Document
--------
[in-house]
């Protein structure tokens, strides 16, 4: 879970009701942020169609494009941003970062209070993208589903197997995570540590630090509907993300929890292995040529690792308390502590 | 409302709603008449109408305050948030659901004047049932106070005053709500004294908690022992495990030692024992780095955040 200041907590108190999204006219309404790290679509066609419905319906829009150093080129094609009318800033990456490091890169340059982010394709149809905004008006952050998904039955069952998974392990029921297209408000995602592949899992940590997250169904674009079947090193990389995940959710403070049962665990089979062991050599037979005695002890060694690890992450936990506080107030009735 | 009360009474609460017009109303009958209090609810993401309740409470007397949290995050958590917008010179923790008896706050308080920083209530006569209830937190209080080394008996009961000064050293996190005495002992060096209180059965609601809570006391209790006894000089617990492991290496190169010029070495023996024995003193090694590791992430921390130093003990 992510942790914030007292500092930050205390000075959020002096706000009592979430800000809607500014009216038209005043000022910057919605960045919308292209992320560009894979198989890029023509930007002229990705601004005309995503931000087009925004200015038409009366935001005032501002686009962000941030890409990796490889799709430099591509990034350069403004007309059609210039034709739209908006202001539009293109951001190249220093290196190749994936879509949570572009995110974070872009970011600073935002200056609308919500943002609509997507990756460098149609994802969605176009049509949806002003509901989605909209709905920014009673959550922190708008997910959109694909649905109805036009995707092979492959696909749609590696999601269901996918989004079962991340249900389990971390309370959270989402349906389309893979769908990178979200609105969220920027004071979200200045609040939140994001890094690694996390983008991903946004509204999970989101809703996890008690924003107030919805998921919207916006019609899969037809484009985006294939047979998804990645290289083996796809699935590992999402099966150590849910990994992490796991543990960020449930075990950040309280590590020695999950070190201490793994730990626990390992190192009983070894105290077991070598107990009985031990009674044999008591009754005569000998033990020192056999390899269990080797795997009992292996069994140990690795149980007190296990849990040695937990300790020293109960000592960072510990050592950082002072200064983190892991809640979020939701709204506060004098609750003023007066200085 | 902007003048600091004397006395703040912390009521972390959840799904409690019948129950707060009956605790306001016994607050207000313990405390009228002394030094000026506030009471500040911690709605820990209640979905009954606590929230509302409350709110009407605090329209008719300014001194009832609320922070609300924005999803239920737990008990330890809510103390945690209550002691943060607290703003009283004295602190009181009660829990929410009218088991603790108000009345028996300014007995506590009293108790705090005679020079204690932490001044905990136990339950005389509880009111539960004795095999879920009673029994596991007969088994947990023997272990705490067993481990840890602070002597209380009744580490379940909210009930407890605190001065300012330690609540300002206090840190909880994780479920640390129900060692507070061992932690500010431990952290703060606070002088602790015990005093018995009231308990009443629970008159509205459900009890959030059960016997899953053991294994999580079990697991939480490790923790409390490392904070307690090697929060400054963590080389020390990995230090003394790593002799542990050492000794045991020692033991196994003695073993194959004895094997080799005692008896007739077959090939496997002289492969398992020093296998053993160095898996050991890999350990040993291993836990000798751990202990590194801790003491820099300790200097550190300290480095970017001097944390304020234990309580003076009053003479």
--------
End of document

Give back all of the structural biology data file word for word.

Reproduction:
[in-house]
């Protein structure tokens, strides 16, 4: 879970009701942020169609494009941003970062209070993208589903197997995570540590630090509907993300929890292995040529690792308390502590 | 409302709603008449109408305050948030659901004047049932106070005053709500004294908690022992495990030692024992780095955040 200041907590108190999204006219309404790290679509066609419905319906829009150093080129094609009318800033990456490091890169340059982010394709149809905004008006952050998904039955069952998974392990029921297209408000995602592949899992940590997250169904674009079947090193990389995940959710403070049962665990089979062991050599037979005695002890060694690890992450936990506080107030009735 | 009360009474609460017009109303009958209090609810993401309740409470007397949290995050958590917008010179923790008896706050308080920083209530006569209830937190209080080394008996009961000064050293996190005495002992060096209180059965609601809570006391209790006894000089617990492991290496190169010029070495023996024995003193090694590791992430921390130093003990 992510942790914030007292500092930050205390000075959020002096706000009592979430800000809607500014009216038209005043000022910057919605960045919308292209992320560009894979198989890029023509930007002229990705601004005309995503931000087009925004200015038409009366935001005032501002686009962000941030890409990796490889799709430099591509990034350069403004007309059609210039034709739209908006202001539009293109951001190249220093290196190749994936879509949570572009995110974070872009970011600073935002200056609308919500943002609509997507990756460098149609994802969605176009049509949806002003509901989605909209709905920014009673959550922190708008997910959109694909649905109805036009995707092979492959696909749609590696999601269901996918989004079962991340249900389990971390309370959270989402349906389309893979769908990178979200609105969220920027004071979200200045609040939140994001890094690694996390983008991903946004509204999970989101809703996890008690924003107030919805998921919207916006019609899969037809484009985006294939047979998804990645290289083996796809699935590992999402099966150590849910990994992490796991543990960020449930075990950040309280590590020695999950070190201490793994730990626990390992190192009983070894105290077991070598107990009985031990009674044999008591009754005569000998033990020192056999390899269990080797795997009992292996069994140990690795149980007190296990849990040695937990300790020293109960000592960072510990050592950082002072200064983190892991809640979020939701709204506060004098609750003023007066200085 | 902007003048600091004397006395703040912390009521972390959840799904409690019948129950707060009956605790306001016994607050207000313990405390009228002394030094000026506030009471500040911690709605820990209640979905009954606590929230509302409350709110009407605090329209008719300014001194009832609320922070609300924005999803239920737990008990330890809510103390945690209550002691943060607290703003009283004295602190009181009660829990929410009218088991603790108000009345028996300014007995506590009293108790705090005679020079204690932490001044905990136990339950005389509880009111539960004795095999879920009673029994596991007969088994947990023997272990705490067993481990840890602070002597209380009744580490379940909210009930407890605190001065300012330690609540300002206090840190909880994780479920640390129900060692507070061992932690500010431990952290703060606070002088602790015990005093018995009231308990009443629970008159509205459900009890959030059960016997899953053991294994999580079990697991939480490790923790409390490392904070307690090697929060400054963590080389020390990995230090003394790593002799542990050492000794045991020692033991196994003695073993194959004895094997080799005692008896007739077959090939496997002289492969398992020093296998053993160095898996050991890999350990040993291993836990000798751990202990590194801790003491820099300790200097550190300290480095970017001097944390304020234990309580003076009053003479």